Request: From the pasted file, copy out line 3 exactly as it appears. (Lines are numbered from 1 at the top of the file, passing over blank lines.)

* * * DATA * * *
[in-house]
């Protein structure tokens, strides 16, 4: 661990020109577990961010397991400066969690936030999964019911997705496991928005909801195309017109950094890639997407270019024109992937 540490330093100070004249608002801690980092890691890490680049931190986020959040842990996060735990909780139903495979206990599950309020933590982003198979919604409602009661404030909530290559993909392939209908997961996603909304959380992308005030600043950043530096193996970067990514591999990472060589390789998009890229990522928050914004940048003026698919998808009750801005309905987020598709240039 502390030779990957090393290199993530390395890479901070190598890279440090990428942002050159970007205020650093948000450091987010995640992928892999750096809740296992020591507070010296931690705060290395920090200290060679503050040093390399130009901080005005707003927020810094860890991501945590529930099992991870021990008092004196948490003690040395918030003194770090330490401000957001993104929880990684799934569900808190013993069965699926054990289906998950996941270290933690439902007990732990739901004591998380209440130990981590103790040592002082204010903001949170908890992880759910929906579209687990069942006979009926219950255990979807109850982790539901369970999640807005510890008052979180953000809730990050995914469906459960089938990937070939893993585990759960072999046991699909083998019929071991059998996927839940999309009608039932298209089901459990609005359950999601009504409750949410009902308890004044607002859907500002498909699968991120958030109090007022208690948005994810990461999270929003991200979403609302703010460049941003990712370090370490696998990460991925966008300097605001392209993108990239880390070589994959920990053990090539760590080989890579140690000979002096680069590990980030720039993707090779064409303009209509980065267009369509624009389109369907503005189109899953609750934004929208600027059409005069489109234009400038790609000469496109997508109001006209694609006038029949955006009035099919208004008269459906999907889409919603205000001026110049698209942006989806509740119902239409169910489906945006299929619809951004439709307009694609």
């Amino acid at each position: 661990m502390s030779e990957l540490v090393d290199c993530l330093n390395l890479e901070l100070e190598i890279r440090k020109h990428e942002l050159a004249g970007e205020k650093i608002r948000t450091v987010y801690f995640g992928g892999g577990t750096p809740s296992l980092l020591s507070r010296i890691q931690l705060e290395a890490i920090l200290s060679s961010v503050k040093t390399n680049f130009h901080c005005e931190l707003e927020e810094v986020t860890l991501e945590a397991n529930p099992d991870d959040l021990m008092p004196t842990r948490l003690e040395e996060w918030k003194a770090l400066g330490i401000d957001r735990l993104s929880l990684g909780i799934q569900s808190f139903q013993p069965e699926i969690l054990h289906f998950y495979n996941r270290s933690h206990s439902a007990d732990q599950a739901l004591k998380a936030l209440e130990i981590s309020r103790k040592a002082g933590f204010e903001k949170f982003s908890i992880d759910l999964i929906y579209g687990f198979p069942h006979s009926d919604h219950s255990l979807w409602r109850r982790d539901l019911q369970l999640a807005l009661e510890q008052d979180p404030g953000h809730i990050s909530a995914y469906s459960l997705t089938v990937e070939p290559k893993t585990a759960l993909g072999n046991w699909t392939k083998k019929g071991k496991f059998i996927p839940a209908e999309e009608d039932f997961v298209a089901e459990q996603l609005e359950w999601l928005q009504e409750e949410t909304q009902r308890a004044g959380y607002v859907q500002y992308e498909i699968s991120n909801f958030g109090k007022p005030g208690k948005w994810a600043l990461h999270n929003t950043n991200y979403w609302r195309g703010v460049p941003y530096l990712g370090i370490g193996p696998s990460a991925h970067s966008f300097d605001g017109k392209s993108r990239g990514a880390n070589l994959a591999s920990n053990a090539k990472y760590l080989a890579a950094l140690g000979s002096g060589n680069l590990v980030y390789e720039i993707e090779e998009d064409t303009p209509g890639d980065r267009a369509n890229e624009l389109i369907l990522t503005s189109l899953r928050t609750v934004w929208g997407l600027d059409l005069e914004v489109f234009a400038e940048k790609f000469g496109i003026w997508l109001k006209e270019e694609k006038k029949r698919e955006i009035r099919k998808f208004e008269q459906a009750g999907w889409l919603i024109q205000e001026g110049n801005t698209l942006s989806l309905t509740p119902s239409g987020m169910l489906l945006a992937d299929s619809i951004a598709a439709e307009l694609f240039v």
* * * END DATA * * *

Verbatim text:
């Amino acid at each position: 661990m502390s030779e990957l540490v090393d290199c993530l330093n390395l890479e901070l100070e190598i890279r440090k020109h990428e942002l050159a004249g970007e205020k650093i608002r948000t450091v987010y801690f995640g992928g892999g577990t750096p809740s296992l980092l020591s507070r010296i890691q931690l705060e290395a890490i920090l200290s060679s961010v503050k040093t390399n680049f130009h901080c005005e931190l707003e927020e810094v986020t860890l991501e945590a397991n529930p099992d991870d959040l021990m008092p004196t842990r948490l003690e040395e996060w918030k003194a770090l400066g330490i401000d957001r735990l993104s929880l990684g909780i799934q569900s808190f139903q013993p069965e699926i969690l054990h289906f998950y495979n996941r270290s933690h206990s439902a007990d732990q599950a739901l004591k998380a936030l209440e130990i981590s309020r103790k040592a002082g933590f204010e903001k949170f982003s908890i992880d759910l999964i929906y579209g687990f198979p069942h006979s009926d919604h219950s255990l979807w409602r109850r982790d539901l019911q369970l999640a807005l009661e510890q008052d979180p404030g953000h809730i990050s909530a995914y469906s459960l997705t089938v990937e070939p290559k893993t585990a759960l993909g072999n046991w699909t392939k083998k019929g071991k496991f059998i996927p839940a209908e999309e009608d039932f997961v298209a089901e459990q996603l609005e359950w999601l928005q009504e409750e949410t909304q009902r308890a004044g959380y607002v859907q500002y992308e498909i699968s991120n909801f958030g109090k007022p005030g208690k948005w994810a600043l990461h999270n929003t950043n991200y979403w609302r195309g703010v460049p941003y530096l990712g370090i370490g193996p696998s990460a991925h970067s966008f300097d605001g017109k392209s993108r990239g990514a880390n070589l994959a591999s920990n053990a090539k990472y760590l080989a890579a950094l140690g000979s002096g060589n680069l590990v980030y390789e720039i993707e090779e998009d064409t303009p209509g890639d980065r267009a369509n890229e624009l389109i369907l990522t503005s189109l899953r928050t609750v934004w929208g997407l600027d059409l005069e914004v489109f234009a400038e940048k790609f000469g496109i003026w997508l109001k006209e270019e694609k006038k029949r698919e955006i009035r099919k998808f208004e008269q459906a009750g999907w889409l919603i024109q205000e001026g110049n801005t698209l942006s989806l309905t509740p119902s239409g987020m169910l489906l945006a992937d299929s619809i951004a598709a439709e307009l694609f240039v």